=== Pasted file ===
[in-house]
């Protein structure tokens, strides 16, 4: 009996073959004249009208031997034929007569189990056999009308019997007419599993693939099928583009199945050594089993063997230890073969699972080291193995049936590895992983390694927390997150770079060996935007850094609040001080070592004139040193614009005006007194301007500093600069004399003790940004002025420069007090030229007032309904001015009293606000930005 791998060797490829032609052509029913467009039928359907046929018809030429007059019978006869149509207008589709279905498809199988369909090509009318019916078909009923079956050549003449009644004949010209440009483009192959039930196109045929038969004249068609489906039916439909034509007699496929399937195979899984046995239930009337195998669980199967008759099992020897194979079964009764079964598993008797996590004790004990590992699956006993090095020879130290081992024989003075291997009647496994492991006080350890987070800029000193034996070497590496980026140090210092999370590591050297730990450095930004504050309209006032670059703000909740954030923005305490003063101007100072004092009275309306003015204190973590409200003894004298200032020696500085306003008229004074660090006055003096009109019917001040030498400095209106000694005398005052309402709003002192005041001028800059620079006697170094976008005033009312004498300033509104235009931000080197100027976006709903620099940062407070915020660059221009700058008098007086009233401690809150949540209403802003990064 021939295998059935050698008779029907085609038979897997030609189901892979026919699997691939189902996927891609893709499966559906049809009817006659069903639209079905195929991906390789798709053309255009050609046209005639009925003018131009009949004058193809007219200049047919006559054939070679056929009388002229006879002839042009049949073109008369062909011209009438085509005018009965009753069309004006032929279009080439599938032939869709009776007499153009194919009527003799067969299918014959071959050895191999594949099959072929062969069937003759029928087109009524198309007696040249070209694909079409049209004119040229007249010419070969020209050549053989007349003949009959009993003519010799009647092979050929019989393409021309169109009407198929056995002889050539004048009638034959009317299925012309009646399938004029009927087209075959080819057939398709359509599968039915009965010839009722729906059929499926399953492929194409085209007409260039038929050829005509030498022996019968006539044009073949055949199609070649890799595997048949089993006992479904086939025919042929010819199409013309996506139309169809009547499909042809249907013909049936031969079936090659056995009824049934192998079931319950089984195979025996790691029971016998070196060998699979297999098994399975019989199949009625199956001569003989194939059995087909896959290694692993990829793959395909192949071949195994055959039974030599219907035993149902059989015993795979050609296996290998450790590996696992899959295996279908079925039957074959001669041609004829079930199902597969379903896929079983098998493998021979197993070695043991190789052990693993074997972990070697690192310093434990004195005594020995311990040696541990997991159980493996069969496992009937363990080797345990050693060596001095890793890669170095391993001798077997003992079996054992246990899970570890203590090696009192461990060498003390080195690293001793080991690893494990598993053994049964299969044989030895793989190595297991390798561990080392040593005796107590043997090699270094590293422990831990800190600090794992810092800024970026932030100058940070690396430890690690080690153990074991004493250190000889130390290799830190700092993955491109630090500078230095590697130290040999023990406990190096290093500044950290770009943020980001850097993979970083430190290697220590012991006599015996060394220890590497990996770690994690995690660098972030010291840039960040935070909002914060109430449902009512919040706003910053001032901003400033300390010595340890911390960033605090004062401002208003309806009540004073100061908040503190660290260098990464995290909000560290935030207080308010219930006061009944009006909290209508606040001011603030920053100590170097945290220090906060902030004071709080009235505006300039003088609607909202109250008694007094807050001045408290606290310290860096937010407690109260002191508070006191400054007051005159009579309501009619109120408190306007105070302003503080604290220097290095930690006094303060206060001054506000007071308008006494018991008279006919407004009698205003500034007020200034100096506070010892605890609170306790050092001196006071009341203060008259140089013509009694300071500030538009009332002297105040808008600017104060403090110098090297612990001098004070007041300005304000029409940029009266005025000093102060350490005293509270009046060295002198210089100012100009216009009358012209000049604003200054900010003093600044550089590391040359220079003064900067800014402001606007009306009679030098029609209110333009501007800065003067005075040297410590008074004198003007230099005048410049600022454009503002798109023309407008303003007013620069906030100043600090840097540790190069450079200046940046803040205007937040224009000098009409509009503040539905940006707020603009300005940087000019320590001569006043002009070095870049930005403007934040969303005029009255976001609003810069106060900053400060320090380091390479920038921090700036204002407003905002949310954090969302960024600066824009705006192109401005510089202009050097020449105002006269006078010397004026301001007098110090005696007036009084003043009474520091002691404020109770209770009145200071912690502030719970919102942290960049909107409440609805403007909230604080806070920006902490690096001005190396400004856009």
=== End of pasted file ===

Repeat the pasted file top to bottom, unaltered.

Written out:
[in-house]
């Protein structure tokens, strides 16, 4: 009996073959004249009208031997034929007569189990056999009308019997007419599993693939099928583009199945050594089993063997230890073969699972080291193995049936590895992983390694927390997150770079060996935007850094609040001080070592004139040193614009005006007194301007500093600069004399003790940004002025420069007090030229007032309904001015009293606000930005 791998060797490829032609052509029913467009039928359907046929018809030429007059019978006869149509207008589709279905498809199988369909090509009318019916078909009923079956050549003449009644004949010209440009483009192959039930196109045929038969004249068609489906039916439909034509007699496929399937195979899984046995239930009337195998669980199967008759099992020897194979079964009764079964598993008797996590004790004990590992699956006993090095020879130290081992024989003075291997009647496994492991006080350890987070800029000193034996070497590496980026140090210092999370590591050297730990450095930004504050309209006032670059703000909740954030923005305490003063101007100072004092009275309306003015204190973590409200003894004298200032020696500085306003008229004074660090006055003096009109019917001040030498400095209106000694005398005052309402709003002192005041001028800059620079006697170094976008005033009312004498300033509104235009931000080197100027976006709903620099940062407070915020660059221009700058008098007086009233401690809150949540209403802003990064 021939295998059935050698008779029907085609038979897997030609189901892979026919699997691939189902996927891609893709499966559906049809009817006659069903639209079905195929991906390789798709053309255009050609046209005639009925003018131009009949004058193809007219200049047919006559054939070679056929009388002229006879002839042009049949073109008369062909011209009438085509005018009965009753069309004006032929279009080439599938032939869709009776007499153009194919009527003799067969299918014959071959050895191999594949099959072929062969069937003759029928087109009524198309007696040249070209694909079409049209004119040229007249010419070969020209050549053989007349003949009959009993003519010799009647092979050929019989393409021309169109009407198929056995002889050539004048009638034959009317299925012309009646399938004029009927087209075959080819057939398709359509599968039915009965010839009722729906059929499926399953492929194409085209007409260039038929050829005509030498022996019968006539044009073949055949199609070649890799595997048949089993006992479904086939025919042929010819199409013309996506139309169809009547499909042809249907013909049936031969079936090659056995009824049934192998079931319950089984195979025996790691029971016998070196060998699979297999098994399975019989199949009625199956001569003989194939059995087909896959290694692993990829793959395909192949071949195994055959039974030599219907035993149902059989015993795979050609296996290998450790590996696992899959295996279908079925039957074959001669041609004829079930199902597969379903896929079983098998493998021979197993070695043991190789052990693993074997972990070697690192310093434990004195005594020995311990040696541990997991159980493996069969496992009937363990080797345990050693060596001095890793890669170095391993001798077997003992079996054992246990899970570890203590090696009192461990060498003390080195690293001793080991690893494990598993053994049964299969044989030895793989190595297991390798561990080392040593005796107590043997090699270094590293422990831990800190600090794992810092800024970026932030100058940070690396430890690690080690153990074991004493250190000889130390290799830190700092993955491109630090500078230095590697130290040999023990406990190096290093500044950290770009943020980001850097993979970083430190290697220590012991006599015996060394220890590497990996770690994690995690660098972030010291840039960040935070909002914060109430449902009512919040706003910053001032901003400033300390010595340890911390960033605090004062401002208003309806009540004073100061908040503190660290260098990464995290909000560290935030207080308010219930006061009944009006909290209508606040001011603030920053100590170097945290220090906060902030004071709080009235505006300039003088609607909202109250008694007094807050001045408290606290310290860096937010407690109260002191508070006191400054007051005159009579309501009619109120408190306007105070302003503080604290220097290095930690006094303060206060001054506000007071308008006494018991008279006919407004009698205003500034007020200034100096506070010892605890609170306790050092001196006071009341203060008259140089013509009694300071500030538009009332002297105040808008600017104060403090110098090297612990001098004070007041300005304000029409940029009266005025000093102060350490005293509270009046060295002198210089100012100009216009009358012209000049604003200054900010003093600044550089590391040359220079003064900067800014402001606007009306009679030098029609209110333009501007800065003067005075040297410590008074004198003007230099005048410049600022454009503002798109023309407008303003007013620069906030100043600090840097540790190069450079200046940046803040205007937040224009000098009409509009503040539905940006707020603009300005940087000019320590001569006043002009070095870049930005403007934040969303005029009255976001609003810069106060900053400060320090380091390479920038921090700036204002407003905002949310954090969302960024600066824009705006192109401005510089202009050097020449105002006269006078010397004026301001007098110090005696007036009084003043009474520091002691404020109770209770009145200071912690502030719970919102942290960049909107409440609805403007909230604080806070920006902490690096001005190396400004856009």